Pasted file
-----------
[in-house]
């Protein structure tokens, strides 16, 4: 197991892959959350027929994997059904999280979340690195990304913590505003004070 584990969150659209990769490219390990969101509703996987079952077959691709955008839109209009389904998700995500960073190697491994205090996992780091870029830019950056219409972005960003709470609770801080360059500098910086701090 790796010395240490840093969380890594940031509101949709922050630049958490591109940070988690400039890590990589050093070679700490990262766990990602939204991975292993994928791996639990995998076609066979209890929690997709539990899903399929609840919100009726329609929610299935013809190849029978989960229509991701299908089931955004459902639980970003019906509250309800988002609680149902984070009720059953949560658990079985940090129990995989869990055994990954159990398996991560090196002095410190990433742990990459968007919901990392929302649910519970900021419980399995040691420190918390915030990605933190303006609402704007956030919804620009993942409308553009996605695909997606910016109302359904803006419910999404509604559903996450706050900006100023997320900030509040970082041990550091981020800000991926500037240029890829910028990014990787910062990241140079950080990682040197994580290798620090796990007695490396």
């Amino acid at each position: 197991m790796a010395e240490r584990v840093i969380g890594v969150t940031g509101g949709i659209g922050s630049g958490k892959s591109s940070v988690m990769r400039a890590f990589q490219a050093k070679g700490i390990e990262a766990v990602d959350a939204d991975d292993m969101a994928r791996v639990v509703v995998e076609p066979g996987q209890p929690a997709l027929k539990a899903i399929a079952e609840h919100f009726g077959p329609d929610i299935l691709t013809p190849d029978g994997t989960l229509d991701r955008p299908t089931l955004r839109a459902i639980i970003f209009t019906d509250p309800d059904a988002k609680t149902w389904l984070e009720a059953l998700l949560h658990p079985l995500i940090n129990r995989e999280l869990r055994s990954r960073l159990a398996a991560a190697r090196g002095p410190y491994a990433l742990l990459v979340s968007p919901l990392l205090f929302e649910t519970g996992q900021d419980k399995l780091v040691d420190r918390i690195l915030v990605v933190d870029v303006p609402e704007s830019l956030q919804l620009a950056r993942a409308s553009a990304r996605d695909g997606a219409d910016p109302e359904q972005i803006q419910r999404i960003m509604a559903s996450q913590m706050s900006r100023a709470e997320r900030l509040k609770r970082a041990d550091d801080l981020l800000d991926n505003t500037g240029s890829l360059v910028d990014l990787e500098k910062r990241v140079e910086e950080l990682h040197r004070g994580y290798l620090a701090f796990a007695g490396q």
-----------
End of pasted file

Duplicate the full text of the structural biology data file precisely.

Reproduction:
[in-house]
């Protein structure tokens, strides 16, 4: 197991892959959350027929994997059904999280979340690195990304913590505003004070 584990969150659209990769490219390990969101509703996987079952077959691709955008839109209009389904998700995500960073190697491994205090996992780091870029830019950056219409972005960003709470609770801080360059500098910086701090 790796010395240490840093969380890594940031509101949709922050630049958490591109940070988690400039890590990589050093070679700490990262766990990602939204991975292993994928791996639990995998076609066979209890929690997709539990899903399929609840919100009726329609929610299935013809190849029978989960229509991701299908089931955004459902639980970003019906509250309800988002609680149902984070009720059953949560658990079985940090129990995989869990055994990954159990398996991560090196002095410190990433742990990459968007919901990392929302649910519970900021419980399995040691420190918390915030990605933190303006609402704007956030919804620009993942409308553009996605695909997606910016109302359904803006419910999404509604559903996450706050900006100023997320900030509040970082041990550091981020800000991926500037240029890829910028990014990787910062990241140079950080990682040197994580290798620090796990007695490396």
């Amino acid at each position: 197991m790796a010395e240490r584990v840093i969380g890594v969150t940031g509101g949709i659209g922050s630049g958490k892959s591109s940070v988690m990769r400039a890590f990589q490219a050093k070679g700490i390990e990262a766990v990602d959350a939204d991975d292993m969101a994928r791996v639990v509703v995998e076609p066979g996987q209890p929690a997709l027929k539990a899903i399929a079952e609840h919100f009726g077959p329609d929610i299935l691709t013809p190849d029978g994997t989960l229509d991701r955008p299908t089931l955004r839109a459902i639980i970003f209009t019906d509250p309800d059904a988002k609680t149902w389904l984070e009720a059953l998700l949560h658990p079985l995500i940090n129990r995989e999280l869990r055994s990954r960073l159990a398996a991560a190697r090196g002095p410190y491994a990433l742990l990459v979340s968007p919901l990392l205090f929302e649910t519970g996992q900021d419980k399995l780091v040691d420190r918390i690195l915030v990605v933190d870029v303006p609402e704007s830019l956030q919804l620009a950056r993942a409308s553009a990304r996605d695909g997606a219409d910016p109302e359904q972005i803006q419910r999404i960003m509604a559903s996450q913590m706050s900006r100023a709470e997320r900030l509040k609770r970082a041990d550091d801080l981020l800000d991926n505003t500037g240029s890829l360059v910028d990014l990787e500098k910062r990241v140079e910086e950080l990682h040197r004070g994580y290798l620090a701090f796990a007695g490396q």